16 Feb 2007 - OI to Develop Oil Spill Rapid Response GIS System for California Dept. of Fish & Game
In collaboration with the GIS division of CDFG's Office of Oil Spill Prevention and Response (OSPR), OI will develop new capabilities to allow the rapid transfer of raster and non-raster data between various offices and agencies during oil spill response or similar emergency situations. Drawing on OI's experience in disseminating satellite imagery and other data to ships at sea, OI's development team will provide OSPR new capabilities to utilize state-of-the-art remote sensing and GIS technologies by emergency response teams in the field. The project will also involve integration of the system outside CDFG, primarily with the US Coast Guard. For example, a possible oil spill feature noted on a real-time Synthetic Aperture Radar (SAR) image received by OSPR headquarters can be disseminated to aircraft teams who will mobilize with a multispectral oil spill mapping sensor, verify the existence of the spill and send a digital map of the exact extents of the spill to field crews and the Coast Guard, who will initiate proper response activity. Based on the oil spill map, the Coast Guard may chose to deploy their own team and drop an oil spill sampling buoy to aid in identification of the oil's origin. OI plans to have an operational demonstration of the completed system within 24 months.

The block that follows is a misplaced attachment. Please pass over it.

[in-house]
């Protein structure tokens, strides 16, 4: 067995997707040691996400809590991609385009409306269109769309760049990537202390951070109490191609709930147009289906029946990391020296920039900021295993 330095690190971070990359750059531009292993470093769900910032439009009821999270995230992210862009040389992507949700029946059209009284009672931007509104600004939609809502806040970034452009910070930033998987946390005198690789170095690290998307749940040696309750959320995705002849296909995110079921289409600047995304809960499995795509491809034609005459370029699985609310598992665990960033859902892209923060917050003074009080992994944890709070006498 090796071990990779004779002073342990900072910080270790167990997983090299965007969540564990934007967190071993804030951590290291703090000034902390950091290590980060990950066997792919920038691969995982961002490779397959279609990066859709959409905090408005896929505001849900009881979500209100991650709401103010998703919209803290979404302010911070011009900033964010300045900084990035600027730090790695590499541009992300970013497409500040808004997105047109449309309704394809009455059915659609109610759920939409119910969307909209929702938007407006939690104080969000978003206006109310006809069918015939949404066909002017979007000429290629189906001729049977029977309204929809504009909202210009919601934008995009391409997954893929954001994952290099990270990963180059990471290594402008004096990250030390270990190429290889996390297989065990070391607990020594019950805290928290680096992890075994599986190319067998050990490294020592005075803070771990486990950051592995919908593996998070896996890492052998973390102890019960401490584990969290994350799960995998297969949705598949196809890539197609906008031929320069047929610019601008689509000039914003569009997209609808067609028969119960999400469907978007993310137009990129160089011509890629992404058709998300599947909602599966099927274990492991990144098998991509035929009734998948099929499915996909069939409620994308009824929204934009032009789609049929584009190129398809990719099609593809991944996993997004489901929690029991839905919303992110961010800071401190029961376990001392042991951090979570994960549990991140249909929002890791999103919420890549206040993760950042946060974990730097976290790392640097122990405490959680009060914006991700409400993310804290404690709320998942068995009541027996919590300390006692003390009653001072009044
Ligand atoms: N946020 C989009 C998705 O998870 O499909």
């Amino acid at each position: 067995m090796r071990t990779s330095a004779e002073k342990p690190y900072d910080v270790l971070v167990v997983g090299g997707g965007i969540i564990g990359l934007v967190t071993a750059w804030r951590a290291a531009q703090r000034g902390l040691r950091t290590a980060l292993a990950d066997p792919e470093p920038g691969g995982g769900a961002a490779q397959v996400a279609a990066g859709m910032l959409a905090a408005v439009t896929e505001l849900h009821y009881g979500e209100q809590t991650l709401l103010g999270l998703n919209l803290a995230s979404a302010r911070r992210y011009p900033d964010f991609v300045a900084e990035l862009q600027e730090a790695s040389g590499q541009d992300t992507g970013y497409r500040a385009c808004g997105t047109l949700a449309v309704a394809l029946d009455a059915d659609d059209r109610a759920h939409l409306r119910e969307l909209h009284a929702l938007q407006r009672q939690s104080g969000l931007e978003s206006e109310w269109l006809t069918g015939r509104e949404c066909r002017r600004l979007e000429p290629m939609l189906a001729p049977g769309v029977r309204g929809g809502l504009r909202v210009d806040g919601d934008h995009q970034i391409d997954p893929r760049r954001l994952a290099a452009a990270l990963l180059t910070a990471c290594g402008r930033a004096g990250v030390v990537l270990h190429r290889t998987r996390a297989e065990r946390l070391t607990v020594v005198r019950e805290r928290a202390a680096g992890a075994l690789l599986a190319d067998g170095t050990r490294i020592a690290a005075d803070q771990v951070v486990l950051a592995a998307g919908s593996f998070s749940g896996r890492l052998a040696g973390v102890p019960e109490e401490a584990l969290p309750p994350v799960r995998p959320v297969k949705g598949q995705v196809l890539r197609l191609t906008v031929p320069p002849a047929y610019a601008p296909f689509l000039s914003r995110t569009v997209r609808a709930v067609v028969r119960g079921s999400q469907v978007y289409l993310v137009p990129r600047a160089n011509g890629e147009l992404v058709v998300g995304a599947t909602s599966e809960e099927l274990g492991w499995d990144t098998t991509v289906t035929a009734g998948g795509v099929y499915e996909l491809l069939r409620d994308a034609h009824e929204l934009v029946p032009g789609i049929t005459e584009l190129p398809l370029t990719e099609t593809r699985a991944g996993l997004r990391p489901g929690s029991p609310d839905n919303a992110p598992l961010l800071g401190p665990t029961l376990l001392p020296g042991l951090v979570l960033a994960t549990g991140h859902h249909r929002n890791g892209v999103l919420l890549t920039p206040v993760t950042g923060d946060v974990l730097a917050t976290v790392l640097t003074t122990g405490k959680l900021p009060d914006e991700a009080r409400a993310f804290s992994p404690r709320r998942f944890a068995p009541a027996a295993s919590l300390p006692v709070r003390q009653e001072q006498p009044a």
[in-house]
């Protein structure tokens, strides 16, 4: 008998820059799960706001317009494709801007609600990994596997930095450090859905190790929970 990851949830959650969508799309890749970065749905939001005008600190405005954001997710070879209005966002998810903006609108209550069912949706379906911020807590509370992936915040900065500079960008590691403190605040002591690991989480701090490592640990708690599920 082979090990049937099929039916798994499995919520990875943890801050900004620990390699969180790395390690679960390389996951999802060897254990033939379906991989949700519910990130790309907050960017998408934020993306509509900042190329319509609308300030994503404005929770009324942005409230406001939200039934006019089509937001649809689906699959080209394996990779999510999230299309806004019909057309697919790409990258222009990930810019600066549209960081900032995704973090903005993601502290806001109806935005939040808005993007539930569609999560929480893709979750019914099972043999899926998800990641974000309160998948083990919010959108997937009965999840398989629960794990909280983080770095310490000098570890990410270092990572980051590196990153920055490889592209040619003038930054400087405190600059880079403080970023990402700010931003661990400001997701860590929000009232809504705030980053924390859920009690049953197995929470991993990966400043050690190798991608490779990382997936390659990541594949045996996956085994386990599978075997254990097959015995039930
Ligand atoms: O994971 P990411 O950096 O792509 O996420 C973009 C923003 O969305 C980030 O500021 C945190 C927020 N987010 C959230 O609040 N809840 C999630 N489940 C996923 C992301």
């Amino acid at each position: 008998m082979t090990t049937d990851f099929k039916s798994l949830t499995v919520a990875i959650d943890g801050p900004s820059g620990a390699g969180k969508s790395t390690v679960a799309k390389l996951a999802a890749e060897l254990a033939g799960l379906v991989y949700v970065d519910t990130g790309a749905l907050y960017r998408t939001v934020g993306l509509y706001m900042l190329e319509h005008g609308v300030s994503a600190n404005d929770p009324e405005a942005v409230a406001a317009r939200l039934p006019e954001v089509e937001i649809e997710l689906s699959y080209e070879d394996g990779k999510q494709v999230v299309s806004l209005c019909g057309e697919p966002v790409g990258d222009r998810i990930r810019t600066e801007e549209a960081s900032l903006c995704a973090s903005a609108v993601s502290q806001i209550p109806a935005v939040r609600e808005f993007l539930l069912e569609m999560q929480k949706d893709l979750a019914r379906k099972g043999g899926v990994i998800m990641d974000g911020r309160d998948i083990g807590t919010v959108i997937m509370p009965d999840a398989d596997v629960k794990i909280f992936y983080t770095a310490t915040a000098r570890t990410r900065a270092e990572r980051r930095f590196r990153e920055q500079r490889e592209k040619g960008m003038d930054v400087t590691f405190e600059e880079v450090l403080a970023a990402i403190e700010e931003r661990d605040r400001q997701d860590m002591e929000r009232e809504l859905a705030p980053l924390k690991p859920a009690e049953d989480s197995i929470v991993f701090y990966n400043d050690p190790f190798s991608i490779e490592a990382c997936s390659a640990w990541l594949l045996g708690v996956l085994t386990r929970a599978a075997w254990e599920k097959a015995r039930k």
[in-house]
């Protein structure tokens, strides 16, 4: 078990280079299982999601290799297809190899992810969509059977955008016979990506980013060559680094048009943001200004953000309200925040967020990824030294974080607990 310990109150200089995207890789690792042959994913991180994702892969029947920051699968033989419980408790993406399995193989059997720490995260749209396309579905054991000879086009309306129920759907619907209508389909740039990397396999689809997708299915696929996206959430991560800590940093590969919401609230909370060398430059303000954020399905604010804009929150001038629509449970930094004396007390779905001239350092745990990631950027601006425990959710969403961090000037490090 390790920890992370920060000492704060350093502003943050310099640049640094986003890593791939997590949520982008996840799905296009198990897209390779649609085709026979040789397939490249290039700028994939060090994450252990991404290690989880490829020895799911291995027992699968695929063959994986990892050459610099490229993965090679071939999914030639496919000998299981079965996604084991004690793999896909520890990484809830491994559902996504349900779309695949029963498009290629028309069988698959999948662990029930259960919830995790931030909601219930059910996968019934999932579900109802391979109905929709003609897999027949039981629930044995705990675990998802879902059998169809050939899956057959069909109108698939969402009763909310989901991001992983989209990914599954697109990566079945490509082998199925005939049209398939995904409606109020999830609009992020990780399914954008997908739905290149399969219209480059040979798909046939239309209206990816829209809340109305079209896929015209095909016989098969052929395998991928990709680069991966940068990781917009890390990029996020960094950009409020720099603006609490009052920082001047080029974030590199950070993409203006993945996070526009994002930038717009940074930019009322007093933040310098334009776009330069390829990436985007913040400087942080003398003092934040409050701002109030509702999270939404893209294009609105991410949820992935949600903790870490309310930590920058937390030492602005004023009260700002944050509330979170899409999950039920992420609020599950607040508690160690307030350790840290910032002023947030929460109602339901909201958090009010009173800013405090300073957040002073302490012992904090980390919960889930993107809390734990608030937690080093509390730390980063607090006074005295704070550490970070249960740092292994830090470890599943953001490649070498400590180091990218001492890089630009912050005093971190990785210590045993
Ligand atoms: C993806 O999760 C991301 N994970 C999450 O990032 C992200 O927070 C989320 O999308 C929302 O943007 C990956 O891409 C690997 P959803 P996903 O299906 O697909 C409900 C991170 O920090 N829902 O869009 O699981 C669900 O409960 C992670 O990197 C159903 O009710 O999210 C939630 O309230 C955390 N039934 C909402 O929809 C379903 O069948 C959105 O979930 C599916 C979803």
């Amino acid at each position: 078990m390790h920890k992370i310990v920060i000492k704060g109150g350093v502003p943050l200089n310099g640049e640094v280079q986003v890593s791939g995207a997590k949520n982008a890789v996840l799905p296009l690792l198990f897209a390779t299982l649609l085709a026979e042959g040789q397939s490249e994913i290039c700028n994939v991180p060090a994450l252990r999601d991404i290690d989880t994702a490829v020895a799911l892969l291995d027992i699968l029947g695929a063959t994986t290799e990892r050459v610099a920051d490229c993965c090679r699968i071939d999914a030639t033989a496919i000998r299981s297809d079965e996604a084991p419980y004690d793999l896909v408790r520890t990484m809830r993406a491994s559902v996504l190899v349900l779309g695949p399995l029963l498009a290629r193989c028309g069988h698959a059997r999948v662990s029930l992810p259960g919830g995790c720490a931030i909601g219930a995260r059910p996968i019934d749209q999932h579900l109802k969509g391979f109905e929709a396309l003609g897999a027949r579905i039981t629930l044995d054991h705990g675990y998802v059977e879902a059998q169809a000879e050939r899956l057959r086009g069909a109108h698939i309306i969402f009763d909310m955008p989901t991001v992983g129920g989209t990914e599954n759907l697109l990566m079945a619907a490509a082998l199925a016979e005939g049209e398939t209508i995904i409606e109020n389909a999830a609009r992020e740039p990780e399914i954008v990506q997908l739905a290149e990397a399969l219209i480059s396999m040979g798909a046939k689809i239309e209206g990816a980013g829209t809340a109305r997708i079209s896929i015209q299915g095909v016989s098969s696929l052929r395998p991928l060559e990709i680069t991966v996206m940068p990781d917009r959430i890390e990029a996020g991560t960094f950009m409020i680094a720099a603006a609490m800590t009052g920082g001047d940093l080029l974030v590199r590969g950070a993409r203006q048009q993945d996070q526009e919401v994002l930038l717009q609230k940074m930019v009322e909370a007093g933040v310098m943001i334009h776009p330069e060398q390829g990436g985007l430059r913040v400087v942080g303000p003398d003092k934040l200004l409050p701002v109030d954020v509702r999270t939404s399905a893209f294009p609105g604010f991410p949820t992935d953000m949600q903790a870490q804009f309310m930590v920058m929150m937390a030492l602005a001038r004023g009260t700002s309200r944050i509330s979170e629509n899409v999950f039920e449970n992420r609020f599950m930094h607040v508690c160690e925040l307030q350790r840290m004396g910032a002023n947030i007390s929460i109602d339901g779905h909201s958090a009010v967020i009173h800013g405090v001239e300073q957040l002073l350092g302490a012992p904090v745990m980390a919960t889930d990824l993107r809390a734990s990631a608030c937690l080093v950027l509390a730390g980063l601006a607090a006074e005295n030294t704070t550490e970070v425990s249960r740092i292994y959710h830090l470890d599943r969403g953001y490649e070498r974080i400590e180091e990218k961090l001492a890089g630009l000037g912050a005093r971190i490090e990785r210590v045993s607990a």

31 Oct 2006 - OI's SeaView© Fish-finding Service Helps Win Largest Prize Payout in Sportfishing History!